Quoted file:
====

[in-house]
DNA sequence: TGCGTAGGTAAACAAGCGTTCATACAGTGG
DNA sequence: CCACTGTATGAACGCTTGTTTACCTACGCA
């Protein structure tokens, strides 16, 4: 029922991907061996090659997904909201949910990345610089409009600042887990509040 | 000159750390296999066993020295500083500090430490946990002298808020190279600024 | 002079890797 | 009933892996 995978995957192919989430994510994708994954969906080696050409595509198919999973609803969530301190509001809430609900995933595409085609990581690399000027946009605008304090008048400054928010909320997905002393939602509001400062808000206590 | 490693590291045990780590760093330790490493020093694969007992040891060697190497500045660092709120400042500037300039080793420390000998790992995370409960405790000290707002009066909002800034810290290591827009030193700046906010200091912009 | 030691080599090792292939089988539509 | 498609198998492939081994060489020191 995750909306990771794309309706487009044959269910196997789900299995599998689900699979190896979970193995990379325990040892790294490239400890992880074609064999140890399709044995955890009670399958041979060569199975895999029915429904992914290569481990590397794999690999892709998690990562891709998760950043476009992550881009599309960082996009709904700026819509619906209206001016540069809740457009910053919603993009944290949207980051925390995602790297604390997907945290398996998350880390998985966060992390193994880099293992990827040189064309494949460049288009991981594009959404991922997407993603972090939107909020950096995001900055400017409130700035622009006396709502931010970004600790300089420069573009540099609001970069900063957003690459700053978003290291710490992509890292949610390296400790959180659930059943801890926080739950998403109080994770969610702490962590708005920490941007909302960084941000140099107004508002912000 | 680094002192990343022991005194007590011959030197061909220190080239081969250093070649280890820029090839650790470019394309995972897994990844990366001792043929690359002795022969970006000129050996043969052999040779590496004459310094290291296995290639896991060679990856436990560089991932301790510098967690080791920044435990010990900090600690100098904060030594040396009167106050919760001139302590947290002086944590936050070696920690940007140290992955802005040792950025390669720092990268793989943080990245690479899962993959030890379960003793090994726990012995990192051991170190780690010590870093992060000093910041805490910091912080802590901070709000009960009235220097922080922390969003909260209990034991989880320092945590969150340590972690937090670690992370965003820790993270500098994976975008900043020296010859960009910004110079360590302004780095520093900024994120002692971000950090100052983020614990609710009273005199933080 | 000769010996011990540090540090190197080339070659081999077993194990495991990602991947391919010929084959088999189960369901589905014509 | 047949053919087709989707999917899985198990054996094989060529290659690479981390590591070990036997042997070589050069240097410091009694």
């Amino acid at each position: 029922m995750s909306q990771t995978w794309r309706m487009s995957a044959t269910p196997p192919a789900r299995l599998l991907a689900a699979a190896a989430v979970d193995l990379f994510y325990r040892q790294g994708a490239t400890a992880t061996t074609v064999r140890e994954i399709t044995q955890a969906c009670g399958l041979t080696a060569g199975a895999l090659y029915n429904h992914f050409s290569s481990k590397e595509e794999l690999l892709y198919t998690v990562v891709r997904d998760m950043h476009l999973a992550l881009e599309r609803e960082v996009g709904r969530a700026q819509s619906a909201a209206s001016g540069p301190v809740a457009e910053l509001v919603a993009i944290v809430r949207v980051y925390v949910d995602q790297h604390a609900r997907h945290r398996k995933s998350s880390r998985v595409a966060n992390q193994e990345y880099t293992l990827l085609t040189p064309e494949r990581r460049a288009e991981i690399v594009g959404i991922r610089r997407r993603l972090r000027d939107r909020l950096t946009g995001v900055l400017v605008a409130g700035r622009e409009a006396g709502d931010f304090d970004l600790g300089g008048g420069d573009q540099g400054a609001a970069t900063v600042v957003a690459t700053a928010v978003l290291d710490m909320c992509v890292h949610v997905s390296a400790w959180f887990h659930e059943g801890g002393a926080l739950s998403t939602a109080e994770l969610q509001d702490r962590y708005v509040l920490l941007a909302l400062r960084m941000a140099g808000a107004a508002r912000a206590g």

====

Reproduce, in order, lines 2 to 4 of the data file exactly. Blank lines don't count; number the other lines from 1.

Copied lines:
DNA sequence: TGCGTAGGTAAACAAGCGTTCATACAGTGG
DNA sequence: CCACTGTATGAACGCTTGTTTACCTACGCA
């Protein structure tokens, strides 16, 4: 029922991907061996090659997904909201949910990345610089409009600042887990509040 | 000159750390296999066993020295500083500090430490946990002298808020190279600024 | 002079890797 | 009933892996 995978995957192919989430994510994708994954969906080696050409595509198919999973609803969530301190509001809430609900995933595409085609990581690399000027946009605008304090008048400054928010909320997905002393939602509001400062808000206590 | 490693590291045990780590760093330790490493020093694969007992040891060697190497500045660092709120400042500037300039080793420390000998790992995370409960405790000290707002009066909002800034810290290591827009030193700046906010200091912009 | 030691080599090792292939089988539509 | 498609198998492939081994060489020191 995750909306990771794309309706487009044959269910196997789900299995599998689900699979190896979970193995990379325990040892790294490239400890992880074609064999140890399709044995955890009670399958041979060569199975895999029915429904992914290569481990590397794999690999892709998690990562891709998760950043476009992550881009599309960082996009709904700026819509619906209206001016540069809740457009910053919603993009944290949207980051925390995602790297604390997907945290398996998350880390998985966060992390193994880099293992990827040189064309494949460049288009991981594009959404991922997407993603972090939107909020950096995001900055400017409130700035622009006396709502931010970004600790300089420069573009540099609001970069900063957003690459700053978003290291710490992509890292949610390296400790959180659930059943801890926080739950998403109080994770969610702490962590708005920490941007909302960084941000140099107004508002912000 | 680094002192990343022991005194007590011959030197061909220190080239081969250093070649280890820029090839650790470019394309995972897994990844990366001792043929690359002795022969970006000129050996043969052999040779590496004459310094290291296995290639896991060679990856436990560089991932301790510098967690080791920044435990010990900090600690100098904060030594040396009167106050919760001139302590947290002086944590936050070696920690940007140290992955802005040792950025390669720092990268793989943080990245690479899962993959030890379960003793090994726990012995990192051991170190780690010590870093992060000093910041805490910091912080802590901070709000009960009235220097922080922390969003909260209990034991989880320092945590969150340590972690937090670690992370965003820790993270500098994976975008900043020296010859960009910004110079360590302004780095520093900024994120002692971000950090100052983020614990609710009273005199933080 | 000769010996011990540090540090190197080339070659081999077993194990495991990602991947391919010929084959088999189960369901589905014509 | 047949053919087709989707999917899985198990054996094989060529290659690479981390590591070990036997042997070589050069240097410091009694």